I’ve recently been supporting lots more babies with tongue tie as they wait to have them separated, since many local tongue tie services are currently unavailable due to the Covid NHS meaasures.
Feeding a baby with a tongue tie is really hard – it can be extremely painful for Mum – a great deal of trauma can be caused to the nipples as baby just can’t get the nipple far back enough in his mouth, or hold the nipple in his mouth without slipping off. The feeds can be very lengthy and baby often gets tired and fractious as a result. Sometimes it can cause colic or reflux symptoms and often the weight gain is inadequate so supplementary feeds need to be given as temporary measure.
If milk has to be temporarily given by a bottle (expressed breast milk or formula) then baby will sometimes find it easier to feed from the bottle (because the tongue movement isn’t so difficult) and then getting baby to feed from the breast again can be tricky. Combine that with a Mum who’s in pain and exhausted, feeling as though she “can’t” breastfeed her baby and judging herself for that, as well as seeing baby feed well from the bottle and making assumptions that he therefore ‘prefers’ that to her breastmilk… well it’s a very complex and difficult situation for Mum, baby and Dad as well, who’s trying to usually support as best he can.
However, there are a few tricks and tactics that can be used while waiting for the tongue tie to be properly assessed and separated.
Sometimes just a different latching technique – one that achieves a deep latch like the Flipple – can make a big difference. Sometimes using the laid-back feeding position means that baby can keep himself latched without slipping off because gravity is helping him to stay on.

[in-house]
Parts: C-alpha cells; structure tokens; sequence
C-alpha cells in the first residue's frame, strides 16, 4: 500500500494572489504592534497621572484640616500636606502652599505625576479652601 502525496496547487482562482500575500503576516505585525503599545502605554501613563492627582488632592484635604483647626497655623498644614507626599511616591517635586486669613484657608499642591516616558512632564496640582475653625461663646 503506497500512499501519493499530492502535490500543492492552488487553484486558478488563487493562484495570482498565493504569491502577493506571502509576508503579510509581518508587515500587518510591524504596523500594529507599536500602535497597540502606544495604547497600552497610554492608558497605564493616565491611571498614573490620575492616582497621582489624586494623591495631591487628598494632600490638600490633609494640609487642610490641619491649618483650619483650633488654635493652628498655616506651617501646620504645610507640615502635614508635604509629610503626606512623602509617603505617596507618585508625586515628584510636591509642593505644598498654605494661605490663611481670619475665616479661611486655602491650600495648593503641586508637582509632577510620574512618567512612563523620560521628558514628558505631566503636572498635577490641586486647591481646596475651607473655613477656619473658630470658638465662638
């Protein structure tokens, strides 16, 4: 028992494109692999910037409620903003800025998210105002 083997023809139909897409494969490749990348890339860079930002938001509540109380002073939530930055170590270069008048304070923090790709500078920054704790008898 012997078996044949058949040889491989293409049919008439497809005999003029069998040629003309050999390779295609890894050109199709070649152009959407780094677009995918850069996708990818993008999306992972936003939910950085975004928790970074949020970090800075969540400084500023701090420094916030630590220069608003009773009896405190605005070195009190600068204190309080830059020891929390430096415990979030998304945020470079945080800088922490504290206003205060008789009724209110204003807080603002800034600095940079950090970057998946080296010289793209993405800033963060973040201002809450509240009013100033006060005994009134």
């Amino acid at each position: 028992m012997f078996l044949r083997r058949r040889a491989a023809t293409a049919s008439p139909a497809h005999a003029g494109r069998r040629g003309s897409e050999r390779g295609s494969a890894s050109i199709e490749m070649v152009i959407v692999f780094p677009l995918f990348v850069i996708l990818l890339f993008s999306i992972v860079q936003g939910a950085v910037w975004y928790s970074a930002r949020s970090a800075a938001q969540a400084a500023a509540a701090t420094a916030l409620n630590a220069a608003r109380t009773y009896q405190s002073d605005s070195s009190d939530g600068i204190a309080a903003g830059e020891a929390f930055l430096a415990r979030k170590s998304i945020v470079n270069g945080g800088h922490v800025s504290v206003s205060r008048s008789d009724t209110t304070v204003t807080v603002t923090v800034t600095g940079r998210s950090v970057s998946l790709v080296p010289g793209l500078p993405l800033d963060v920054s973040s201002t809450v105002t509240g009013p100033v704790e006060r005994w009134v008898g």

Sometimes nipple shields can help baby to latch more effectively and help to minimise trauma to the nipples. Although they are never a long-term solution (because baby won’t get quite so much milk and Mama won’t get quite so much hormonal stimulation), they can be a great help temporarily and provide some very welcome relief for sore nipples.
It’s even better if bottles can be avoided in the wait for the tongue tie separation (as that way baby doesn’t get confused by sucking from a teat, or used to the fast flow of a bottle) and a good way to do that is by finger feeding. This involves using a supplementary nursing system and taping the thin plastic tube to your clean finger. When baby sucks on your finger, he’s also drawing milk from the bottle via the tube. There’s no nipple confusion involved here and the flow is gentler. It’s another good temporary fix while waiting.
Once the tongue tie has been fully assessed and snipped, there’s a degree of ‘re-learning to feed’ involved for the baby because his oral anatomy is now different, so you might find you need further support with the latch and positioning for a little while.